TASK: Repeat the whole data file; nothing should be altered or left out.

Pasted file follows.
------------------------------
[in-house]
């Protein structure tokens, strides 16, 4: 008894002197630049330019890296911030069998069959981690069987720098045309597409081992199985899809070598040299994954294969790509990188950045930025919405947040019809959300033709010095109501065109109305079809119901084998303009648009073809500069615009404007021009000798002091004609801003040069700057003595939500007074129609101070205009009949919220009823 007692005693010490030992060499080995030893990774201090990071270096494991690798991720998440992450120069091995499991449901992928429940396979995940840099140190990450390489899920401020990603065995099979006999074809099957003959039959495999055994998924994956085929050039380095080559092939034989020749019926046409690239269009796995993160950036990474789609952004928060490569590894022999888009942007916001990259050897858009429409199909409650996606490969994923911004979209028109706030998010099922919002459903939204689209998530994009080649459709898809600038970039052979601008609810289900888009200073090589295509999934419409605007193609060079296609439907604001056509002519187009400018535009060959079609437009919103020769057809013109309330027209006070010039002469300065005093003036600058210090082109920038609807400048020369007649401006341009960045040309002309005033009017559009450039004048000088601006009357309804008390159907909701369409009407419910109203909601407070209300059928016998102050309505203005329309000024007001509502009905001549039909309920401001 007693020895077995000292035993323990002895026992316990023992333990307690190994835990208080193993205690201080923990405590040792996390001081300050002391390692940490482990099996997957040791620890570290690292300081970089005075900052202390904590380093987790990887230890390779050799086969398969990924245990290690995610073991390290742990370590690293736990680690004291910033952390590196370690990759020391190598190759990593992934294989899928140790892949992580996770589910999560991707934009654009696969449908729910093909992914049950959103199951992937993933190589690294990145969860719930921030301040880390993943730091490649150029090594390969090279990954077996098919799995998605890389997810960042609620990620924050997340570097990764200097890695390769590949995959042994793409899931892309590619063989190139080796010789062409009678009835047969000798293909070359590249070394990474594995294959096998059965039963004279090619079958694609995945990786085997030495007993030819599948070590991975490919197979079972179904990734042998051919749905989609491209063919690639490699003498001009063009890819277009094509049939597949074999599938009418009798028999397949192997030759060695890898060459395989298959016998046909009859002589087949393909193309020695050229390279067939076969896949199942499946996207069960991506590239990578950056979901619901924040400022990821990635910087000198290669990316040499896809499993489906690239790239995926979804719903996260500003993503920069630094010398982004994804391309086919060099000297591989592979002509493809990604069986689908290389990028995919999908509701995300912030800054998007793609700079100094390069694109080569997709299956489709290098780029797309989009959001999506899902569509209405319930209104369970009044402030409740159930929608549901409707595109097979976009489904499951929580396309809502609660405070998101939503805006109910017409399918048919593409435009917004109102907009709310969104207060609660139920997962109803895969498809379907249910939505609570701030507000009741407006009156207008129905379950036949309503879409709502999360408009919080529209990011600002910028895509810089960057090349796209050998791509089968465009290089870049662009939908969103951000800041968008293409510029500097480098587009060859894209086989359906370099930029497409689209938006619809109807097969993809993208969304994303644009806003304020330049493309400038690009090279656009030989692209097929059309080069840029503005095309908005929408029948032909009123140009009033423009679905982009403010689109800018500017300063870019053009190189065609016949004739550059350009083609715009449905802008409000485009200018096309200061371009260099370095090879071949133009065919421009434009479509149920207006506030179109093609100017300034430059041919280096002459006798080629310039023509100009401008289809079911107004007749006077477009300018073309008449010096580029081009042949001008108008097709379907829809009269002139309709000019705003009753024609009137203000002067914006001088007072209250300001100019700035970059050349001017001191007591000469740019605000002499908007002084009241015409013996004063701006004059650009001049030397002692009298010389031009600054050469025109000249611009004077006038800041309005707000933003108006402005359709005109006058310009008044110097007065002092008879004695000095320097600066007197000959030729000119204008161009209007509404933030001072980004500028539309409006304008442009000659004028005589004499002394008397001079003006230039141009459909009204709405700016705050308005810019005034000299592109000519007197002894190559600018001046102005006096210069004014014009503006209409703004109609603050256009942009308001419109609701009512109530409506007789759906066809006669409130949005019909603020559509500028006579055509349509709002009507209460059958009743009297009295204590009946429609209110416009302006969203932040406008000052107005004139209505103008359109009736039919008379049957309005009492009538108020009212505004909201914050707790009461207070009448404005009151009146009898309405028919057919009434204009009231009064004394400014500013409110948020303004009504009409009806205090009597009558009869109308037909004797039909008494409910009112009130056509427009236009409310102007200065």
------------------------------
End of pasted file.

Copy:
[in-house]
């Protein structure tokens, strides 16, 4: 008894002197630049330019890296911030069998069959981690069987720098045309597409081992199985899809070598040299994954294969790509990188950045930025919405947040019809959300033709010095109501065109109305079809119901084998303009648009073809500069615009404007021009000798002091004609801003040069700057003595939500007074129609101070205009009949919220009823 007692005693010490030992060499080995030893990774201090990071270096494991690798991720998440992450120069091995499991449901992928429940396979995940840099140190990450390489899920401020990603065995099979006999074809099957003959039959495999055994998924994956085929050039380095080559092939034989020749019926046409690239269009796995993160950036990474789609952004928060490569590894022999888009942007916001990259050897858009429409199909409650996606490969994923911004979209028109706030998010099922919002459903939204689209998530994009080649459709898809600038970039052979601008609810289900888009200073090589295509999934419409605007193609060079296609439907604001056509002519187009400018535009060959079609437009919103020769057809013109309330027209006070010039002469300065005093003036600058210090082109920038609807400048020369007649401006341009960045040309002309005033009017559009450039004048000088601006009357309804008390159907909701369409009407419910109203909601407070209300059928016998102050309505203005329309000024007001509502009905001549039909309920401001 007693020895077995000292035993323990002895026992316990023992333990307690190994835990208080193993205690201080923990405590040792996390001081300050002391390692940490482990099996997957040791620890570290690292300081970089005075900052202390904590380093987790990887230890390779050799086969398969990924245990290690995610073991390290742990370590690293736990680690004291910033952390590196370690990759020391190598190759990593992934294989899928140790892949992580996770589910999560991707934009654009696969449908729910093909992914049950959103199951992937993933190589690294990145969860719930921030301040880390993943730091490649150029090594390969090279990954077996098919799995998605890389997810960042609620990620924050997340570097990764200097890695390769590949995959042994793409899931892309590619063989190139080796010789062409009678009835047969000798293909070359590249070394990474594995294959096998059965039963004279090619079958694609995945990786085997030495007993030819599948070590991975490919197979079972179904990734042998051919749905989609491209063919690639490699003498001009063009890819277009094509049939597949074999599938009418009798028999397949192997030759060695890898060459395989298959016998046909009859002589087949393909193309020695050229390279067939076969896949199942499946996207069960991506590239990578950056979901619901924040400022990821990635910087000198290669990316040499896809499993489906690239790239995926979804719903996260500003993503920069630094010398982004994804391309086919060099000297591989592979002509493809990604069986689908290389990028995919999908509701995300912030800054998007793609700079100094390069694109080569997709299956489709290098780029797309989009959001999506899902569509209405319930209104369970009044402030409740159930929608549901409707595109097979976009489904499951929580396309809502609660405070998101939503805006109910017409399918048919593409435009917004109102907009709310969104207060609660139920997962109803895969498809379907249910939505609570701030507000009741407006009156207008129905379950036949309503879409709502999360408009919080529209990011600002910028895509810089960057090349796209050998791509089968465009290089870049662009939908969103951000800041968008293409510029500097480098587009060859894209086989359906370099930029497409689209938006619809109807097969993809993208969304994303644009806003304020330049493309400038690009090279656009030989692209097929059309080069840029503005095309908005929408029948032909009123140009009033423009679905982009403010689109800018500017300063870019053009190189065609016949004739550059350009083609715009449905802008409000485009200018096309200061371009260099370095090879071949133009065919421009434009479509149920207006506030179109093609100017300034430059041919280096002459006798080629310039023509100009401008289809079911107004007749006077477009300018073309008449010096580029081009042949001008108008097709379907829809009269002139309709000019705003009753024609009137203000002067914006001088007072209250300001100019700035970059050349001017001191007591000469740019605000002499908007002084009241015409013996004063701006004059650009001049030397002692009298010389031009600054050469025109000249611009004077006038800041309005707000933003108006402005359709005109006058310009008044110097007065002092008879004695000095320097600066007197000959030729000119204008161009209007509404933030001072980004500028539309409006304008442009000659004028005589004499002394008397001079003006230039141009459909009204709405700016705050308005810019005034000299592109000519007197002894190559600018001046102005006096210069004014014009503006209409703004109609603050256009942009308001419109609701009512109530409506007789759906066809006669409130949005019909603020559509500028006579055509349509709002009507209460059958009743009297009295204590009946429609209110416009302006969203932040406008000052107005004139209505103008359109009736039919008379049957309005009492009538108020009212505004909201914050707790009461207070009448404005009151009146009898309405028919057919009434204009009231009064004394400014500013409110948020303004009504009409009806205090009597009558009869109308037909004797039909008494409910009112009130056509427009236009409310102007200065």